Lao Cai’s Curry puts a new spin on curry rice
Curry rice is a quintessential comfort food. Gloopy, hearty curry ladled over a pile of white rice is a far cry from aesthetic cafe fare. But looks aside, it’s soul-warming in a way minimalist cafes can never replicate.
Lao Cai’s Curry aims to harness all those comforting qualities in their curry rice dishes, but with a unique twist. Nyonya-style chicken curry is paired with meats ranging from the ubiquitous braised pork belly to nouveau interpretations like salted egg pork.
While this stall has been serving up curry for the best part of 10 years, they only made the move to Bukit Batok four months ago. Along with them came adjacent sister Hokkien mee stall Mian Wang 1971, which is run by the same staff and chef.
The two stalls are part of a family lineage spanning three generations. Mian Wang was started by the family patriarch, before his son took up the mantle of chef for both stalls.
Both are armed with new menus, but it’s Mian Wang’s 48-year-old Hokkien mee recipe that has recently raked in media coverage. We headed down to find out whether this stall is a hidden Cinderella, or is destined to live in its older sibling’s shadow.
Located at Bukit Batok, Lao Cai’s Curry pairs Nonya-style chicken curry with all sorts of meat, including pork belly and salted egg pork.Find out more: https://eatbook.sg/lao-cai-curry/Address: 537 Bukit Batok Street 52, Sin Eating House, Singapore 650537Opening hours: Tue-Fri 11am to 3pm, 4:30pm to 9pm, Sat-Sun 11am to 9pm
Posted by Eatbook.sg on Thursday, June 20, 2019
Food at Lao Cai’s Curry
Their Braised Pork Curry Chicken Rice ($6.50) combines two of the stall’s most popular meats. A slab of fatty lu rou partners a pair of chicken drumlets that swim in vivid yellow curry. By the side, stalks of chye sim and a sunny-side up recline lazily – standard accompaniments in every dish here.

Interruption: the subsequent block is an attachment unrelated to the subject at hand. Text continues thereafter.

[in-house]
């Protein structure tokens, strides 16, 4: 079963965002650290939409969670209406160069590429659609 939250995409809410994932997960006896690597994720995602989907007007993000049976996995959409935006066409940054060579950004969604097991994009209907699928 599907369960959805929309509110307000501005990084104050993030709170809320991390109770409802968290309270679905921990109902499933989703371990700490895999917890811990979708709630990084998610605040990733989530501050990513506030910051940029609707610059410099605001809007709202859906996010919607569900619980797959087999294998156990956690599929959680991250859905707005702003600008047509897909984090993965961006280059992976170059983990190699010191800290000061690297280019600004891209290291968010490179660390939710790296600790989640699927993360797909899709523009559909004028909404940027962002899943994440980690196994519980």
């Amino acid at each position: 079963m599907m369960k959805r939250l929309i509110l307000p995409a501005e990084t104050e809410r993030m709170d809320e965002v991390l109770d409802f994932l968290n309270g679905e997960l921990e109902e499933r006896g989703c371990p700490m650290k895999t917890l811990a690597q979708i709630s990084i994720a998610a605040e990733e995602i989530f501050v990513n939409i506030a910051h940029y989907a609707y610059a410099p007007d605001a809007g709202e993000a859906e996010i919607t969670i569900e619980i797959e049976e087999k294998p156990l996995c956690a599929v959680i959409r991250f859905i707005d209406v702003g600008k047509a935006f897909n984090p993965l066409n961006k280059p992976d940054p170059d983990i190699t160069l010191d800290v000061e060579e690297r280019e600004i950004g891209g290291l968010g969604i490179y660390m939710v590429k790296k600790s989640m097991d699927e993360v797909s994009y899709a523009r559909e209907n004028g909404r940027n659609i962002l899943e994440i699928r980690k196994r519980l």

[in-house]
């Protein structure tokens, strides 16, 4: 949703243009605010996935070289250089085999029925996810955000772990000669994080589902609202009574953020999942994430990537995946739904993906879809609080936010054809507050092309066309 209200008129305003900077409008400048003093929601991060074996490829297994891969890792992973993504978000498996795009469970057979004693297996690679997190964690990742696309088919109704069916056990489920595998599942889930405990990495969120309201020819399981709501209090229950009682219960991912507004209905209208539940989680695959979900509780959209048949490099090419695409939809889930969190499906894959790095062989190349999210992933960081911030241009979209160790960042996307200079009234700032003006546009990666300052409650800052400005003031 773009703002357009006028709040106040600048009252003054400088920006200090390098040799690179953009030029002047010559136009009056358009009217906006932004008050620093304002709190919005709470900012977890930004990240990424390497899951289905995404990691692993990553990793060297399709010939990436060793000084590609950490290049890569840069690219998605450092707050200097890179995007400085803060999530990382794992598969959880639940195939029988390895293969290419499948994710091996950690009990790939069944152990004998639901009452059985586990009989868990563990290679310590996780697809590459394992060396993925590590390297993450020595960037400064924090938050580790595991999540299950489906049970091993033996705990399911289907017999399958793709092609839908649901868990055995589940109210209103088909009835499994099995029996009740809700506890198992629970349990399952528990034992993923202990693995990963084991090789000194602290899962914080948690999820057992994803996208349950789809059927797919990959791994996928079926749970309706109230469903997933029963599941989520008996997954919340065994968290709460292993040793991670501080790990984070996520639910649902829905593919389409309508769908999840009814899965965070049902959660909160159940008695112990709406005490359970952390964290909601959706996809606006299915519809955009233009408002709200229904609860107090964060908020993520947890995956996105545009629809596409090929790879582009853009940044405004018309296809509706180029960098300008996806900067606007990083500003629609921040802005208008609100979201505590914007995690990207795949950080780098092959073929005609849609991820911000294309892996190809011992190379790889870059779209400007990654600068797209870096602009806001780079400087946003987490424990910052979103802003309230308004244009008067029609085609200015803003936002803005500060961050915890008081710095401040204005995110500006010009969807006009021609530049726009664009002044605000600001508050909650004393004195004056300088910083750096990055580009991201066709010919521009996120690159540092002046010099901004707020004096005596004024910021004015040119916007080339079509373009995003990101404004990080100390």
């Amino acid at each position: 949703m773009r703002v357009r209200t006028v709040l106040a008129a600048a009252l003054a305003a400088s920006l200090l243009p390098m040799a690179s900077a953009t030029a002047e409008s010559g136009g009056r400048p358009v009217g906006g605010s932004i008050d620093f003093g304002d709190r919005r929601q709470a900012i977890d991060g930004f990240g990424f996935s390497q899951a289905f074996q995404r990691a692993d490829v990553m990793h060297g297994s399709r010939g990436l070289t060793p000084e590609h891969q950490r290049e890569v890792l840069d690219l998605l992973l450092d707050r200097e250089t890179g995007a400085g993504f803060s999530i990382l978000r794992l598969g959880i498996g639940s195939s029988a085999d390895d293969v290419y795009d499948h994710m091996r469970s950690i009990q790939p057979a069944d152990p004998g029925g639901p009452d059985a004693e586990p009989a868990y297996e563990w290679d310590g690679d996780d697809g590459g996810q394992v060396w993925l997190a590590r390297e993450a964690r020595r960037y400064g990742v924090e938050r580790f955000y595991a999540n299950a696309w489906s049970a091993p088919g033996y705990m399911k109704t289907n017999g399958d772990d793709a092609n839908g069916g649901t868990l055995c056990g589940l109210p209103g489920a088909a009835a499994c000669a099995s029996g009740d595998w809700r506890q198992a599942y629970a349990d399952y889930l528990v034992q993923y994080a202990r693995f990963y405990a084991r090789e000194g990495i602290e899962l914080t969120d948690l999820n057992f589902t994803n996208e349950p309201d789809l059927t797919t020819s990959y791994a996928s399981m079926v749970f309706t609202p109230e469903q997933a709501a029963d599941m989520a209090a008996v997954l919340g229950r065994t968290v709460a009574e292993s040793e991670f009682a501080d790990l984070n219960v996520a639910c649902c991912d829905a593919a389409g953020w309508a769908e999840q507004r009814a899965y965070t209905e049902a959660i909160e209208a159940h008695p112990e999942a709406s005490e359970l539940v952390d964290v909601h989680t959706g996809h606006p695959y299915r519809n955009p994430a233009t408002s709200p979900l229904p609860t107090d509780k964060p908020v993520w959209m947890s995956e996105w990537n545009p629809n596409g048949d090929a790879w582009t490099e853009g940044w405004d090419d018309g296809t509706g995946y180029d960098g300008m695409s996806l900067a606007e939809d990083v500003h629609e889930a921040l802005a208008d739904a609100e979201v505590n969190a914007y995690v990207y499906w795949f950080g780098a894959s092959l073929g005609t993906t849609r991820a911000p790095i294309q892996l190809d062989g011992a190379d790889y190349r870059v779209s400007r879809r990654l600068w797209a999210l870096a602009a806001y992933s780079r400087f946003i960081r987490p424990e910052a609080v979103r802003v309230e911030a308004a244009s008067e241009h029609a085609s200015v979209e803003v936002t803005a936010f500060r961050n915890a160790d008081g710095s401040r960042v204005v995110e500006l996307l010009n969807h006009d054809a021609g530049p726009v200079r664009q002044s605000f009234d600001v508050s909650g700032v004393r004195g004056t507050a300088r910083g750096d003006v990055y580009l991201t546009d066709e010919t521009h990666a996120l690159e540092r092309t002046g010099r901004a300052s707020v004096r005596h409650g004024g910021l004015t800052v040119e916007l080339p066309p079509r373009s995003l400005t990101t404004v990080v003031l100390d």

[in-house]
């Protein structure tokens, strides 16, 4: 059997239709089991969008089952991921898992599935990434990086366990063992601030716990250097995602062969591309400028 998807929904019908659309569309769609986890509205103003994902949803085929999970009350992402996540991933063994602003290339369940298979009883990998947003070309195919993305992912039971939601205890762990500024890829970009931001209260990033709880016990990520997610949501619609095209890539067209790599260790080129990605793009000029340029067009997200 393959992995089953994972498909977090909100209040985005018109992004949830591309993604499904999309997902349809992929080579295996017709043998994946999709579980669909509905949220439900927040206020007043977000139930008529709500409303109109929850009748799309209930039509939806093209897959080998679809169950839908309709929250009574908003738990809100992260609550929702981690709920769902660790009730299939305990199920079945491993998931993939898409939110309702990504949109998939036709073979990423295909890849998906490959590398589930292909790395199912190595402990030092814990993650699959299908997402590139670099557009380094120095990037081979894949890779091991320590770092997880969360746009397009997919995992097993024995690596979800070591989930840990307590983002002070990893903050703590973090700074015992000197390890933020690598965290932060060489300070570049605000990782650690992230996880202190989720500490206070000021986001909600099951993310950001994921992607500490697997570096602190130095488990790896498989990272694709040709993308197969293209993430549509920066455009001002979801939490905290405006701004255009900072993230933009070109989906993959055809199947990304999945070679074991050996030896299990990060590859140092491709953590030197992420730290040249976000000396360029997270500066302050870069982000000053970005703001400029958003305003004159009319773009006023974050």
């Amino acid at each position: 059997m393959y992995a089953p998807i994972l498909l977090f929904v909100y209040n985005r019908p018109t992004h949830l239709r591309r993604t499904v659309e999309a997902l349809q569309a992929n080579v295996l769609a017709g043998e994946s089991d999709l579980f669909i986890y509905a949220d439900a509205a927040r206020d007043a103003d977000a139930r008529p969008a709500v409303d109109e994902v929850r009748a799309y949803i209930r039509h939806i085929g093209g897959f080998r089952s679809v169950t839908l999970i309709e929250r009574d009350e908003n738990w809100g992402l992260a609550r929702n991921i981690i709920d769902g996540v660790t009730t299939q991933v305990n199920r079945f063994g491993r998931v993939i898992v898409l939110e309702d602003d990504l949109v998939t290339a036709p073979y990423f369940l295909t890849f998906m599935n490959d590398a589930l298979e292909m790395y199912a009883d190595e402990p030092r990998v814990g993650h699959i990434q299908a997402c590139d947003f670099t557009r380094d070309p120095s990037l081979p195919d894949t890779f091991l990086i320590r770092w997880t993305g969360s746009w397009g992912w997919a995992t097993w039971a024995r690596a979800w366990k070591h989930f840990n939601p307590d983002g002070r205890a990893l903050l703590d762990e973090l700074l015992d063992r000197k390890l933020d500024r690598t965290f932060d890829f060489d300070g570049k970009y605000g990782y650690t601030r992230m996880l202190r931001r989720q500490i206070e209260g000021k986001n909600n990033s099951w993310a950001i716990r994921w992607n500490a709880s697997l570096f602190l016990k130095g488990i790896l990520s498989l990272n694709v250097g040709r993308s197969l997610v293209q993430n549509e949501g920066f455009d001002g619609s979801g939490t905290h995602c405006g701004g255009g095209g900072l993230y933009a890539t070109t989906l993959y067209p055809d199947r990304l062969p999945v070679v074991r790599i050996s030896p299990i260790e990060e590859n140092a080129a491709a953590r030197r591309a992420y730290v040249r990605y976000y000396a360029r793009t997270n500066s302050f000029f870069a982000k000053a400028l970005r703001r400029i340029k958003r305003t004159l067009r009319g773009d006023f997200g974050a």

The sunny yellow hue of our curry had us anticipating a pungent turmeric aroma and flavour, but we were instead greeted by strong nuttiness and creaminess from the coconut milk. While that’s a welcome trait in curries, it needs to be offset by a healthy dose of spice. That was lacking here, whether through chilli heat or curry powder fragrance.
While there were noticeable curry powder and turmeric notes, they dissipated quickly, not possessing the satisfying depth of familiar childhood chicken curry. Chilli heat was barely discernible, meaning that this creamy curry is perhaps more suited for spice-averse palates.
There also wasn’t enough curry, leaving us with bare pockets of white rice once the meat and gravy were consumed.
What really took us by surprise was the hunk of lu rou. It was up to the standards you’d expect in a proper Taiwanese restaurant. Gelatinous layers of fat melted in our mouths, while its supremely tender meat barely required any effort to chew. It didn’t lean too much on the sweet side either, blessed with savoury porkiness and a gentle wave of dark soy sauce sweetness.
On the flipside, our curry chicken didn’t fare as well. It was a tad overcooked and wasn’t fully permeated with curry, resulting in bland meat as we approached the bone. We preferred the potatoes, which had been infiltrated with curry flavour and deftly straddled the line between firm and mushy.
The unfashionable stalks of chye sim were an unsung hero. Amidst the heavy flavours of lu rou and curry, those leafy stalks provided understated pops of freshness and crunch.